Academic journal article Irish Journal of Management

Management Adaptation of Business Association Services: Long-Term Stability 1783-2012 and 'Change Points' for Irish Chambers of Commerce

Academic journal article Irish Journal of Management

Management Adaptation of Business Association Services: Long-Term Stability 1783-2012 and 'Change Points' for Irish Chambers of Commerce

Article excerpt

Introduction

Business associations provide a range of external services to businesses, especially concerning information, advice and networking. This paper examines how association services are managed to ensure durability in both the long- and the short-term. There is a significant lack of case studies of institutional adaptation among associations, especially for Ireland. The case of the Irish chambers of commerce is used here to help fill that gap. Irish chambers are among the oldest business organisations in the world. Hence, they provide important opportunities to examine adaptation in the face of changes in the external environment, over a 200-year history. They also allow for the recent 'change point', resulting from the Irish economic crisis of 2008-2011, to be used to show how short-term management decisions feed into long-term adaptation. The discussion focuses on services to small and medium-sized enterprises (SMEs), since these form the overwhelming majority of chamber of commerce members. Irish chambers are voluntary, private law bodies, as in the UK and the USA, which contrasts strongly with the public law associations of several European countries. They are also themselves SMEs, with the largest chamber (Dublin) employing 22 staff in 2012. Others have only one employee, but many of the smallest have no staff and are managed entirely by volunteers.

The remainder of the paper is organised as follows. First, theoretical expectations for the adaptation of association services are examined using three strands of literature that offer insights into how chamber managers might be expected to behave: service bundling to limit free-riders, transaction cost structures, and theories of organisational evolution. In addition, the environment of state support in Ireland is examined to demonstrate the strong dependence of chambers on voluntary and private sector inputs. Second, the theoretical expectations for service adaptation are tested against the long-term development of five of the largest and oldest Irish chambers from 1783 to 2012. This identifies three significant 'change points', the most recent from 1998 to the present. Third, the expectations are tested against the short-term adaptation of the Irish chamber system over the 'change point' since 1998 and the subsequent Irish financial crisis. Finally, the paper addresses how short- and long-term adaptations interrelate with Irish government and EU policies for business support and economic growth.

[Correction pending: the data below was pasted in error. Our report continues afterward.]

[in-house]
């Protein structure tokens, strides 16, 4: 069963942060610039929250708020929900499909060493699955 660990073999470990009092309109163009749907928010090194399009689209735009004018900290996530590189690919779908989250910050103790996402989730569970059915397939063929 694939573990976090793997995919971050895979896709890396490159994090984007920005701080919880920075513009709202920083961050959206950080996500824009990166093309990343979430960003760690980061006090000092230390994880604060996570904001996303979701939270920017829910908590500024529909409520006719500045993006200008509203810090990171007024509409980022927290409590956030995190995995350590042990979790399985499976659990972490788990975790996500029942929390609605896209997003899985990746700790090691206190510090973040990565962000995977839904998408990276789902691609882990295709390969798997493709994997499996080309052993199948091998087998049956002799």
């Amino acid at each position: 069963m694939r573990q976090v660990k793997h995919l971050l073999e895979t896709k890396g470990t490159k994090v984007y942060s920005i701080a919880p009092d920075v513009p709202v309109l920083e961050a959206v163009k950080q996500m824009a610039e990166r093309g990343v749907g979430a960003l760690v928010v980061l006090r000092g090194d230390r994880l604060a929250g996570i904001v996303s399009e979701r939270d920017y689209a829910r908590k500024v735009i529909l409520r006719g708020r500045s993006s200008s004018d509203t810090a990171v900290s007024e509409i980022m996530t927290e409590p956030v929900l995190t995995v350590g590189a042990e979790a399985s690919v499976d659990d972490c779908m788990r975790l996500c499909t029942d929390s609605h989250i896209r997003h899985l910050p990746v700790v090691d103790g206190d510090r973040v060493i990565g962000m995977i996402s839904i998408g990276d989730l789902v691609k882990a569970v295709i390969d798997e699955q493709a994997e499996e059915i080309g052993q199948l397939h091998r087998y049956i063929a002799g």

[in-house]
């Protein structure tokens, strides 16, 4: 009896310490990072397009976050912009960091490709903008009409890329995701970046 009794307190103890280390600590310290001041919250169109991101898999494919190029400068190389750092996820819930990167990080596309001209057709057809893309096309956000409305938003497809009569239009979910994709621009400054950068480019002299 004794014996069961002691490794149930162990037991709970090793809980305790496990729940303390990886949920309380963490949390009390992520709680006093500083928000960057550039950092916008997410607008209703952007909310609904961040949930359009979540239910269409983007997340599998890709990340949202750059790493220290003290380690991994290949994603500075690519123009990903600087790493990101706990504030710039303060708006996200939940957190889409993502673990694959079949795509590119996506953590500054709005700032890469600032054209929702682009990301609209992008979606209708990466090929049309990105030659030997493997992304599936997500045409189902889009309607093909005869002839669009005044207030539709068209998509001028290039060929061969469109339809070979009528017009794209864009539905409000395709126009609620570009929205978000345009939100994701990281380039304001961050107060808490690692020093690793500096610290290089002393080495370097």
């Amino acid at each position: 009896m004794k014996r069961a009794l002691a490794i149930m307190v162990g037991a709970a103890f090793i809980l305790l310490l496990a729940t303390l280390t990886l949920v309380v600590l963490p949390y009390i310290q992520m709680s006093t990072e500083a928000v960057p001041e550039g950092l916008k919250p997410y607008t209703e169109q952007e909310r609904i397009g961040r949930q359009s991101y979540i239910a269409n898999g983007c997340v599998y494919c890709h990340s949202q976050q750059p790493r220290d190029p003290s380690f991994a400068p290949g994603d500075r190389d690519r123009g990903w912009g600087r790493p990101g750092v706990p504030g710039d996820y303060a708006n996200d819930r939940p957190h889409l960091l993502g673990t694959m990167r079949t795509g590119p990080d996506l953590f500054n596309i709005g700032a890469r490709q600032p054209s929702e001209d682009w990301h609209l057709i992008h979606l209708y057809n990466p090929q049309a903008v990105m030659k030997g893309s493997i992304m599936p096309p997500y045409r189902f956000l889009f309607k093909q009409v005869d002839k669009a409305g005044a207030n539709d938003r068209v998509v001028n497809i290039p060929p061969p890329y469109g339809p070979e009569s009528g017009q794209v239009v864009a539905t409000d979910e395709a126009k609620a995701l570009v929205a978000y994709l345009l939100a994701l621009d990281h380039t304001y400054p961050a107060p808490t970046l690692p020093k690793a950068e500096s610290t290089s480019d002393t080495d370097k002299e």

Expectations for the evolution of business association services

The core services provided by associations to businesses vary. However, all have a core activity of representing and lobbying for the interests of their members. In addition, almost all provide a range of service activities directly to individual businesses, ranging from tailored services (such as advice and information provision) to collective services (such as meetings and networking). The core question investigated in this paper is how these services are adapted to ensure durability of the organisation over the long- and the short term. Three main theoretical approaches are used: collective action leading to service bundling, transaction cost economics, and theories of organisational evolution. Additionally, the role of the Irish state is examined.

Collective action, service bundling and free riders

It has been widely recognised that associations face managerial challenges because their core collective services of representing and lobbying on behalf of their members are non-excludable. These are delivered to members, but it is impossible to prevent consumption by others without being non-members and contributing to their costs ('free riders'). For example, all relevant firms benefit from a change in government regulations that an association has encouraged, such as tax reduction or tax reform, and all businesses benefit from new infrastructure that an association provides or encourages others to provide. …

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